“God has nothing to do with pedophiles. You’ve been awfully chatty about the girls you are marrying, how young they are, and what you do with them when they leave you. Selling off women, actually they’re young enough to be called girls, is pretty damned illegal. You know the FBI would love to get their hands on you, but so far you’ve managed to be slippery enough to keep out of jail. I’m sure they would love to hear all this.”
“Are you ready to bet your freedom on that?”
“Get away from me Satan,” he said and stormed past me to join his guard and headed into the house.
I’m not sure what I expected to happen. I knew he wouldn’t just fold like Tami’s parents did, but I didn’t really get an answer one way or another. I made a call to Carter later that night, and asked him to keep an eye on the preacher for a while longer, at least until we knew how he was going to react.
Thankfully, when I saw Tami the next day, she seemed fine. She didn’t mention anything, so I hoped maybe the preacher had decided to just back away from them.
I was going over Tami’s reaction, or non-reaction, and what the preacher might do when I was pulled up short by a hand grabbing the back of my shirt.
Even though I hadn’t had any problems at school since Jake and his crew were kicked out, but I was still turning, ready for a fight when I saw it was Mrs. Polaski holding onto me.
Now I was just wondering what I did wrong.
“Come to my office, Mr. Grey,” she said, letting go and turning around to walk off.
I just shrugged and followed her. She didn’t sound angry, but the way she pulled me up short, still threw me off guard.
“Is there a problem, Mrs. Polaski?” I asked when we were in her office and the door was shut.
“I don’t know. I knew I shouldn’t have said anything about the problems with the school to a student, and I am wondering who you told?”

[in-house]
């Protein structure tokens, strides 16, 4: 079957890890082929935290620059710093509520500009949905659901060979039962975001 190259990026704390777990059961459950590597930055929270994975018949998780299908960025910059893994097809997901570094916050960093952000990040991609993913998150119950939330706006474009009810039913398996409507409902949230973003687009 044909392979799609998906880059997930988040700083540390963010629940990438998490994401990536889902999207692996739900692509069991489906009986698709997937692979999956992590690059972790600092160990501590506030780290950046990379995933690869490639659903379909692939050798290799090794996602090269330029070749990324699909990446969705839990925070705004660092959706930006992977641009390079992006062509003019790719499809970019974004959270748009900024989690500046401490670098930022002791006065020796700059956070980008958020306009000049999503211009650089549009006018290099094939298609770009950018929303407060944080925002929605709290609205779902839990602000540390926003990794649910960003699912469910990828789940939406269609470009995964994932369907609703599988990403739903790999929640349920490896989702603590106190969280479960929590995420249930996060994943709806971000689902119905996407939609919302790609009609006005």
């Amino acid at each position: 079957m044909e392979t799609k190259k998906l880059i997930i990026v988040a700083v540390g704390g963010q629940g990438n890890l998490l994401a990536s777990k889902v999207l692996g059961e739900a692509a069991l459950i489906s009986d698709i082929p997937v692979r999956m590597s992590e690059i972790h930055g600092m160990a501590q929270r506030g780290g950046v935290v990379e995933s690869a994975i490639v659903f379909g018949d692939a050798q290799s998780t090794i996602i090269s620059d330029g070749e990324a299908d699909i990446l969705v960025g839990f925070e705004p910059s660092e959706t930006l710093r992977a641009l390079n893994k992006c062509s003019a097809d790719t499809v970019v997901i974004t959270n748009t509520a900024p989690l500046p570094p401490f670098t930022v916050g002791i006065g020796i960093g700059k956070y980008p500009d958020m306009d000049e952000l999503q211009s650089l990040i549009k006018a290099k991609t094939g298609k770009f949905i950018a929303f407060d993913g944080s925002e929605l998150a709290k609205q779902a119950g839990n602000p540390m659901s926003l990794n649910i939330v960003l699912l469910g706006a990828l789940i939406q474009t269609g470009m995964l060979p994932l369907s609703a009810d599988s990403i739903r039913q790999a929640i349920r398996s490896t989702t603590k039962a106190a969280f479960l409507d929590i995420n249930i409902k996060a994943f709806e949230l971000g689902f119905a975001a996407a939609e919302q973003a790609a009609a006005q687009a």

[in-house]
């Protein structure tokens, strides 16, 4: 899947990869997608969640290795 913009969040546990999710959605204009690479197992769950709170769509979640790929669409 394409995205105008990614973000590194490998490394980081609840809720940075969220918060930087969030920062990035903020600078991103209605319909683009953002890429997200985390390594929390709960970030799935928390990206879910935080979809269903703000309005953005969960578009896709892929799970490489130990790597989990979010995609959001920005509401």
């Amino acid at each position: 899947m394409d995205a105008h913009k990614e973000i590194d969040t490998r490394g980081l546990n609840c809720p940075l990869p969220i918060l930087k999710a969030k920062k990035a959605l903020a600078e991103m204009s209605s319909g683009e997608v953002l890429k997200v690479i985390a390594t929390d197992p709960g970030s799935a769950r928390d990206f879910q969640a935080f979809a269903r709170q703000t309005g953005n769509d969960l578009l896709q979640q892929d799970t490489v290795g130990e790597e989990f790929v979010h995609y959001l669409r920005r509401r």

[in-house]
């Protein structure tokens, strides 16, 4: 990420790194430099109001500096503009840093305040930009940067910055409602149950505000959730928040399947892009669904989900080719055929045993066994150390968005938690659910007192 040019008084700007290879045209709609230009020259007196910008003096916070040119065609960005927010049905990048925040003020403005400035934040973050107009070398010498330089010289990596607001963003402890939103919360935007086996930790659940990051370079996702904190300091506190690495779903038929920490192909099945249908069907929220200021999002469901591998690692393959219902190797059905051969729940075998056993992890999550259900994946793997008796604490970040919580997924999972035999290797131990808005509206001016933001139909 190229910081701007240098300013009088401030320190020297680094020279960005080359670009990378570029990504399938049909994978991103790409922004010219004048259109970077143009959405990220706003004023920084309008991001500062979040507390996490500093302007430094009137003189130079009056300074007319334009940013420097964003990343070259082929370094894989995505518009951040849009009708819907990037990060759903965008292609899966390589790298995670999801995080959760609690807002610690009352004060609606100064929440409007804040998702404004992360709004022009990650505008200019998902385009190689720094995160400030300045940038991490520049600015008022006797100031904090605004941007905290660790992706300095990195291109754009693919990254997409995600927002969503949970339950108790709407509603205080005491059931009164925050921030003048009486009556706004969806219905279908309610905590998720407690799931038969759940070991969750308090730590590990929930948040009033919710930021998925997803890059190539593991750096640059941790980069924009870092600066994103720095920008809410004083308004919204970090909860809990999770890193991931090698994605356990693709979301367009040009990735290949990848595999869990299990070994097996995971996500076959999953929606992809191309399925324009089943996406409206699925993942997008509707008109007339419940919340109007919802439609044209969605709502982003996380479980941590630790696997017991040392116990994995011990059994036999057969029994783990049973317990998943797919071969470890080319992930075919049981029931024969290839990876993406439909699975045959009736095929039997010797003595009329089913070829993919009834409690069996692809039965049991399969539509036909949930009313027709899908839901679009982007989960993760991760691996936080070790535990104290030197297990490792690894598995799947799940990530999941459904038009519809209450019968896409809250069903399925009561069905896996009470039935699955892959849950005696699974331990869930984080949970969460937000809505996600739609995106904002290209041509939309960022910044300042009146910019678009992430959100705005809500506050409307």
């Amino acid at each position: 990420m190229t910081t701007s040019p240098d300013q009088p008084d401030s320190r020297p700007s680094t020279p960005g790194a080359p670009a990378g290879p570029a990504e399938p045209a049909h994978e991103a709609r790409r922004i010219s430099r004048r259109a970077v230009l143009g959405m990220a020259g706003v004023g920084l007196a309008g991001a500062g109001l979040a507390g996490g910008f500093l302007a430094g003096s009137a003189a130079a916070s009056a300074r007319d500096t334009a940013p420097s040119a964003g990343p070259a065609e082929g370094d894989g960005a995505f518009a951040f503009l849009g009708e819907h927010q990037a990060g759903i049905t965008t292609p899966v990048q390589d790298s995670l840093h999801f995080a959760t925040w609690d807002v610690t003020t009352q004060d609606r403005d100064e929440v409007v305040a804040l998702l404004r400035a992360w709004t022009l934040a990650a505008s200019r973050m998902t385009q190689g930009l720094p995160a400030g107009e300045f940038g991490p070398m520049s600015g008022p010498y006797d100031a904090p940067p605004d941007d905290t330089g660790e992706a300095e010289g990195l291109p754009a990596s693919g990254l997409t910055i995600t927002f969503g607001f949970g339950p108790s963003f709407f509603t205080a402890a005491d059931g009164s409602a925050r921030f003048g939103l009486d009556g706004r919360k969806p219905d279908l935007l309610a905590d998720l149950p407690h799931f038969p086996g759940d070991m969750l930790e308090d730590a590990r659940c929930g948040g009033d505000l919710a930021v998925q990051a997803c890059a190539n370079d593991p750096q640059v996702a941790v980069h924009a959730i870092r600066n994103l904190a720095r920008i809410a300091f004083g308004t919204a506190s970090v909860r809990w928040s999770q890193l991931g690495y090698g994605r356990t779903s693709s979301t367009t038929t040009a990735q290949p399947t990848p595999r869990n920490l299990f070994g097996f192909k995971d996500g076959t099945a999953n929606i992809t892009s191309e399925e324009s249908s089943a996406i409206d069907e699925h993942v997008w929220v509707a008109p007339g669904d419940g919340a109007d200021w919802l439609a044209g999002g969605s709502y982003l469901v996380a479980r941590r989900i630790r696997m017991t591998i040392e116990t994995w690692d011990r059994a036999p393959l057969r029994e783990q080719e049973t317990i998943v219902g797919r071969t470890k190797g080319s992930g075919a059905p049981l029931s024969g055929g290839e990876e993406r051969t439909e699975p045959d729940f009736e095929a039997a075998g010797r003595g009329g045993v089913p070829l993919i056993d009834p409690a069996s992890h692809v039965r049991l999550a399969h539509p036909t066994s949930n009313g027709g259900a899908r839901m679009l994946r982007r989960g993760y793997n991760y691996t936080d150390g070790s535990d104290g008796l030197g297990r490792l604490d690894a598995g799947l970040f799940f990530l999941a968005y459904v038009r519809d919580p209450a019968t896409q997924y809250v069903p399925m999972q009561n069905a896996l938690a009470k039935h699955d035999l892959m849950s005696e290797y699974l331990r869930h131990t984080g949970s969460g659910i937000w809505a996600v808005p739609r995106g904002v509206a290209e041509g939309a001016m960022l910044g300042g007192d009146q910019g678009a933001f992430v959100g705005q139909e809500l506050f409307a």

“Sorry, what?” I asked, still not sure what she was talking about.
“Weeks ago you asked me if something was wrong, and I told you about the art and music programs being canceled,” she explained. “It’s not something I would normally discuss with a student, but I was upset when you asked me and wasn’t thinking straight. Yesterday, there was a district wide meeting in which we found out a charity had stepped forward and, with the combination of a few federal grants, had managed to get us funding for basic classes plus put in an entire after-school enrichment program for students who wanted to go further.”
“That’s a good thing, right?”
“Yes, it’s a very good thing. They are even putting up money to set up a district-wide tutoring program. My problem is, where did this come from? None of the other principles knew, and the superintendent told us the money came with an anonymity clause attached. They weren’t allowed to tell us where the money came from.”
“Ok. But why are you asking me?” I asked, playing dumb.
“Caspian,” she said exasperated, “I’m not an idiot. Everyone knows about you taking over Ted Bakers company and being some kind of wunderkind businessman. I know you’ve come into money. Hell, everyone in town does. I complain to you about the changes and weeks later mountains of money come down to save us out of nowhere. I don’t believe in coincidences.”
“Let me ask you a question. Did you know about my personal ... umm ... finances and what not before you talked to me?”
“Yes,” she said after a moment, having the good graces to look guilty.
“Well then I think we can assume everything worked out like it should have.”
She just shook her head and pointed to the door, “Get to class, Mr. Grey.”
“Yes, ma’am.” I said, leaving.
“And, Mr. Grey,” she said, stopping me before I could close the door behind me.
I just gave her a nod and a half smile, closed the door, and headed to class.
That night I got a call from Marcus asking if there was any way I could get to a meeting during the day, later in the week. He wasn’t specific, but this was the first time they had ever asked something like that, so I figured it must be important.
I didn’t want to miss any more classes, not with the absences I picked up when Vicki went missing, so I told him it had to be at eleven-thirty, which was my lunch time at school, and I would have to bail after forty-five minutes. We had an hour for lunch, and that gave me just fifteen minutes for traveling to and from the office. I would probably be late for my next class, but the teacher liked me so if it wasn’t too bad I could probably get away with it.
Marcus said that would work, and that I should dress up for the meeting.
Coming of Age /